This study sought to determine the link between market integration based dietary choices and health among residents of Vanuatu. Surveys were collected among a cross section of the populations found on multiple islands among the archipelago. The participants came from distinct communities with various levels of development. They recalled the food they ate within a 24-hour period, which the surveyors recorded along with some photos that will be used to assess average servings. These surveys informed a list of commonly consumed foods which was enriched with nutritional minutiae collected from the USDA FoodData central database. A paper published in August of 2021 included a statistical analysis to quantify life-span impact of dietary choices (Stylianou et. al). The food from Vanuatu was then applied to the formula from Stylianou et. al. The results of this analysis confirmed our original hypothesis, that locally grown, traditional foods are beneficial, while imported, Western food is harmful to overall health. We have yet to analyze the overall health impact of differing levels of market integration however. This step will involve the analysis of different island populations within the archipelago. Higher access to ultra-processed foods is linked to all-cause mortality for much of the world’s adult population. To present this decline in health within a population as it is integrated into the market economy is our task.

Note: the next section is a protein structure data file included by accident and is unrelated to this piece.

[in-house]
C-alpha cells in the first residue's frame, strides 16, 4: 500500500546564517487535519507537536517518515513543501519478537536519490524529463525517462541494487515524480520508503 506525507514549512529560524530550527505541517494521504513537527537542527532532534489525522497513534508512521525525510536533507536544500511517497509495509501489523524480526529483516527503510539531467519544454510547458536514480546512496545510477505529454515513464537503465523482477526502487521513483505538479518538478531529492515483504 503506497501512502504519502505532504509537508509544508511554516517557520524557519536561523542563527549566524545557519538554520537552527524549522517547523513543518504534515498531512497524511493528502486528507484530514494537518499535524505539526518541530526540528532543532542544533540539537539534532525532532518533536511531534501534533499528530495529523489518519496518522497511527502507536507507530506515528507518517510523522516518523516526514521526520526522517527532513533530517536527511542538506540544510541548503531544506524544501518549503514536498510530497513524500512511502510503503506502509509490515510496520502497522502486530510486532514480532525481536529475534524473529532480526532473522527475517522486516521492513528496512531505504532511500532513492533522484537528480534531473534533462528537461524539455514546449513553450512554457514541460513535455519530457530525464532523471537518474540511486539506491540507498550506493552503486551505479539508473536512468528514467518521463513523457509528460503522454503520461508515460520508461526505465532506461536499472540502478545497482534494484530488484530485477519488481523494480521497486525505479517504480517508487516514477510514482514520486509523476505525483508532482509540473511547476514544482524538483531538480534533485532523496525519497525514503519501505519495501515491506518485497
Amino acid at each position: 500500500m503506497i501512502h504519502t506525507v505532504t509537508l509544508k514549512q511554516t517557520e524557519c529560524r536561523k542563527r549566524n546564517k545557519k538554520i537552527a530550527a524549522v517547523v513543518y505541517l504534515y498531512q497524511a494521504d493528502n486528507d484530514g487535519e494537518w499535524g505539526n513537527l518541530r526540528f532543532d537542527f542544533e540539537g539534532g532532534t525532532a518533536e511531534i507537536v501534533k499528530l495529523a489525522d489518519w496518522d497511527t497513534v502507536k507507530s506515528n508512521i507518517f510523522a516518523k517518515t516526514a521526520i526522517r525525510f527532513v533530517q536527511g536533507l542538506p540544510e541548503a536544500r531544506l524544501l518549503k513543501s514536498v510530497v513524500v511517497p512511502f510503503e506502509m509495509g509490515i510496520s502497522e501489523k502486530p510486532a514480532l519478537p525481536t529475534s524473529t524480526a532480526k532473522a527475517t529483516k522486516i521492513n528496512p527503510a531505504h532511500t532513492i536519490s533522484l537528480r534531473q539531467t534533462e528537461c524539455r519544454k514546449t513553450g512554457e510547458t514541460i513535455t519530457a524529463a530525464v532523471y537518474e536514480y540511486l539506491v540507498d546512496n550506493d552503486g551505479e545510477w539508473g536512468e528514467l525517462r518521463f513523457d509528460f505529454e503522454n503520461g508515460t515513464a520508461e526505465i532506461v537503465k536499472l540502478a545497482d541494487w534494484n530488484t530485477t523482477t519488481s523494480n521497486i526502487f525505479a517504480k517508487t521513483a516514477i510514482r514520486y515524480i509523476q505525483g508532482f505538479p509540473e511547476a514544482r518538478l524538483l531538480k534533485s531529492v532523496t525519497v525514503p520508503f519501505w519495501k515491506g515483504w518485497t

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Celeste, Connor; Loewen, Lauren; Lawless, Connor; Winter, Sierra; Baer, Kelsey; and Kilgore, Kinsley, "The Health Impact of Dietary Choices on Ni-Vanuatu" (2022). Research Days Posters 2022. 30.